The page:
Being an English teacher
English teachers set children up with some of the fundamental skills they need to succeed in life. You’ll help children express themselves, understand more about the human condition, and become effective critical thinkers.
To teach English, you need a degree in English plus a Professional Graduate Diploma in Education (PGDE) or a degree that combines education with English studies.
Four-year university course in education
For the four-year combined degree and other undergraduate degree programmes you must have at least:
- English and two other National Qualifications at SCQF Level 6 (Higher Grade) AND
- Mathematics and one other subject at SCQF Level 5 (or an accepted alternative, for example, National 5, Credit Standard Grade or Intermediate 2).
Check the entry requirements with the course provider.
PGDE university courses
Here are the universities you can study for a PDGE in English at secondary level. Entry requirements vary so it’s best to check with the course provider.
Zoe Storrie – English Teacher at Hillpark Secondary School
“I decided to become a teacher after being involved in volunteer youth work. The experience made me realise how much I enjoyed working with young people. I wanted to combine this enjoyment with being able to share the enthusiasm I have for my subject.
"Teaching English to young people is amazing. I believe it’s a wonderful subject that deals with real world issues in fun and creative ways. As a teacher, you get to explore these fantastic stories as well as helping equip young people with a number of essential skills.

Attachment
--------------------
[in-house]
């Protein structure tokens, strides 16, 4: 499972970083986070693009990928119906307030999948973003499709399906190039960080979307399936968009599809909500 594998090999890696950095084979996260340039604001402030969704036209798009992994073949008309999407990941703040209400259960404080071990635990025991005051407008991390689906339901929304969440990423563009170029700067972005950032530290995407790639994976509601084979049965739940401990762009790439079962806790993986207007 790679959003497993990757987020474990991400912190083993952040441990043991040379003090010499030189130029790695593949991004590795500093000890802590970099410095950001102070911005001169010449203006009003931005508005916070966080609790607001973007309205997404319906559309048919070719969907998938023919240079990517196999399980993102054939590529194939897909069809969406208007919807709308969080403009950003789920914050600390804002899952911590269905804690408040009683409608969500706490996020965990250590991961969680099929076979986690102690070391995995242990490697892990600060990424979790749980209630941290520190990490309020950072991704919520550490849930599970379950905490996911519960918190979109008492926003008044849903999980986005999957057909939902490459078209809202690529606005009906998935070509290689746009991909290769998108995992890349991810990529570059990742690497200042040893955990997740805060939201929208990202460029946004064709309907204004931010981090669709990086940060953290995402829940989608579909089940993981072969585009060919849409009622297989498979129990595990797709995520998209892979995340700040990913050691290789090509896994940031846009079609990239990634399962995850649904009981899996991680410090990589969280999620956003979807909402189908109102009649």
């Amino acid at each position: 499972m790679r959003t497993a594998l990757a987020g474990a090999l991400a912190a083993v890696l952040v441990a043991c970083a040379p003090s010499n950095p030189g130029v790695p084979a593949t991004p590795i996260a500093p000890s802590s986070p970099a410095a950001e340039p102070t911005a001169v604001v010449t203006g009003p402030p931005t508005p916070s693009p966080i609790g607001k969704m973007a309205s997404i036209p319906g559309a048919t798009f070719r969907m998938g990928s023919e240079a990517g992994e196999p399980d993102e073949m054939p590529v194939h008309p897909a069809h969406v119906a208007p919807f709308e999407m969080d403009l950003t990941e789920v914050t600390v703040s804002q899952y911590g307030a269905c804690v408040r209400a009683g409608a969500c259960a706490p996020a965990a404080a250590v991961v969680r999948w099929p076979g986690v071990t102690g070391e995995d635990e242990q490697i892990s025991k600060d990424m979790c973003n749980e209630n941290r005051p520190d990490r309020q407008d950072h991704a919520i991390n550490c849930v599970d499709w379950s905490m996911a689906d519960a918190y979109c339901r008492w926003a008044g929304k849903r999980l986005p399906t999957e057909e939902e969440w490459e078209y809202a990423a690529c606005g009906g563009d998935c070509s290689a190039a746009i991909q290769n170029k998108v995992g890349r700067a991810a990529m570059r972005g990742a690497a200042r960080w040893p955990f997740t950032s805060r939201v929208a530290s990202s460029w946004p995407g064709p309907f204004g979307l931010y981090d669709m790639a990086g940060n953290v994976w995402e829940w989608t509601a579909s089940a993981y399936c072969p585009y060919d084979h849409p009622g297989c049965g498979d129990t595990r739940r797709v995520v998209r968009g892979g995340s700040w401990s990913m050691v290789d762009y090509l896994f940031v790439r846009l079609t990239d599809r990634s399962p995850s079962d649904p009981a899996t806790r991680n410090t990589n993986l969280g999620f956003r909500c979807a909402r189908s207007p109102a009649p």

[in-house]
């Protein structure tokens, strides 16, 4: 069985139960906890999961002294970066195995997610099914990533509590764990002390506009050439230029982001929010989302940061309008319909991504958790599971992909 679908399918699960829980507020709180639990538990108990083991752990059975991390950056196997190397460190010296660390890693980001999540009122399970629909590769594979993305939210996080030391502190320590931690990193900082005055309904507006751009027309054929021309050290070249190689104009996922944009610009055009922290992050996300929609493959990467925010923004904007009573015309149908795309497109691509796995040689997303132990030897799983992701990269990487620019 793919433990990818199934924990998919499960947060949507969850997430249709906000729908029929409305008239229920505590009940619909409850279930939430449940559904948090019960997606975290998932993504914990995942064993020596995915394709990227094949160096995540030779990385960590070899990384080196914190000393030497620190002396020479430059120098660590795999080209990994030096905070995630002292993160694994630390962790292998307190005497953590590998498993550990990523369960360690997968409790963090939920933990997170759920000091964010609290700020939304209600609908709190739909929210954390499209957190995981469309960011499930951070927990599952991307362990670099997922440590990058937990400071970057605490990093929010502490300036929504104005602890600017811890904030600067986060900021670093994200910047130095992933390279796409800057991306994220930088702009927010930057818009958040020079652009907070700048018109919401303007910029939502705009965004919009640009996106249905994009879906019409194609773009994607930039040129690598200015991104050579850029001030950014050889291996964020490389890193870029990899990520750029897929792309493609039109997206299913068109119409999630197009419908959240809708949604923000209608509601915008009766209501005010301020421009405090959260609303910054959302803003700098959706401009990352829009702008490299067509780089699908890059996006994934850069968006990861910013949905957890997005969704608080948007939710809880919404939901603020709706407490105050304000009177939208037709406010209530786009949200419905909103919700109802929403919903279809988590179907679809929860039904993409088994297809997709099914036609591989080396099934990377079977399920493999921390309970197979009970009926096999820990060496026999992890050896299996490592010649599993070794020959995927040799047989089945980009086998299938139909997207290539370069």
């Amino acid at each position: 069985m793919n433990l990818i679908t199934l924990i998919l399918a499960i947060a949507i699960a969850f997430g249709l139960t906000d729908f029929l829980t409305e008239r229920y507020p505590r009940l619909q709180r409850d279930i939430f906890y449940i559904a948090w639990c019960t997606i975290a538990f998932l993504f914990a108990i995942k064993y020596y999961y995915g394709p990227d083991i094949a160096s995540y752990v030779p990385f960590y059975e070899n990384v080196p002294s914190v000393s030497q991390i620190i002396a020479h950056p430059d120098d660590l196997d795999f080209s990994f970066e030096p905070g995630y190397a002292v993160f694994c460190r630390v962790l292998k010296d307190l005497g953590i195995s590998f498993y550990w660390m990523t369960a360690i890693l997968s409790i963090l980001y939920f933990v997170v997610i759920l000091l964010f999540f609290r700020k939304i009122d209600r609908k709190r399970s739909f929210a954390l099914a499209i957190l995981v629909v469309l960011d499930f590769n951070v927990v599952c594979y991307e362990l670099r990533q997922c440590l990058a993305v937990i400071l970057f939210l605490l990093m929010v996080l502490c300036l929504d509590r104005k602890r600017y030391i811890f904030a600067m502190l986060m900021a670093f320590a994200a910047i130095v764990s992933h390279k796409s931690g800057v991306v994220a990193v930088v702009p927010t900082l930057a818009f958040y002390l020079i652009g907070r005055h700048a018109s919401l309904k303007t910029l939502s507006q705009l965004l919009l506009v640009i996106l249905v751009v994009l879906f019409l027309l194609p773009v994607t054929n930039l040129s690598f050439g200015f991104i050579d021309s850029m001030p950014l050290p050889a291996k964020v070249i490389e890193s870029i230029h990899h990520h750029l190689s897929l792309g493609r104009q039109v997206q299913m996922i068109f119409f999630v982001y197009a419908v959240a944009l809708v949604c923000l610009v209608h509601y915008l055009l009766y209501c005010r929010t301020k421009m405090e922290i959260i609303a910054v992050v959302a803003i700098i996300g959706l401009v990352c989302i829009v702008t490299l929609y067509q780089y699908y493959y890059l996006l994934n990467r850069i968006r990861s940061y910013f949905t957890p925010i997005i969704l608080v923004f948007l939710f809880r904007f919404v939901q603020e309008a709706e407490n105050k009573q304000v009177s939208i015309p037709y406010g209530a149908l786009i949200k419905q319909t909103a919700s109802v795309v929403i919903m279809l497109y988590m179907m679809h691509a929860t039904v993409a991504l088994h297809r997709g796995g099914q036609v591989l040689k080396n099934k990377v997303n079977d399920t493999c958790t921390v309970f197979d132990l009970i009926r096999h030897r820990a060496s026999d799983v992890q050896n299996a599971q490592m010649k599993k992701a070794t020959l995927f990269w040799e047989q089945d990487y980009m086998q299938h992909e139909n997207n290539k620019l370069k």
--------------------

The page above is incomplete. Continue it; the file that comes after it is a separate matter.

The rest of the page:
"My advice for anyone considering applying for teacher training would be to go for it! You’re guaranteed to have a whirlwind year in which you’ll need to work possibly harder than ever before, but it’s a hugely exciting and rewarding experience. You’ll be supported the whole way and you’ll make amazing friends, too."
Barry Wright – Principal Teacher of English at Vale of Leven Academy
“I’ve always been interested in teaching even when I was working in my previous job as a Marketing Manager. When I did decide to change careers, I was surprised at how many skills were transferrable, for example being able to present to big groups of people is the same regardless of the audience. It also helped that my family were very supportive and now they can see the satisfaction I have and understand I couldn’t get the same pleasure from another role.
"As an English teacher, you help develop a young person’s core skills of reading, writing, talking and listening by engaging them with fantastic literature and by embracing and dissecting current affairs. There is so much discussion in an English classroom and, when it’s taught well, pupils love it.
"If you love working with young people and you have a passion for an academic area, do it. Being a teacher is an enormous privilege."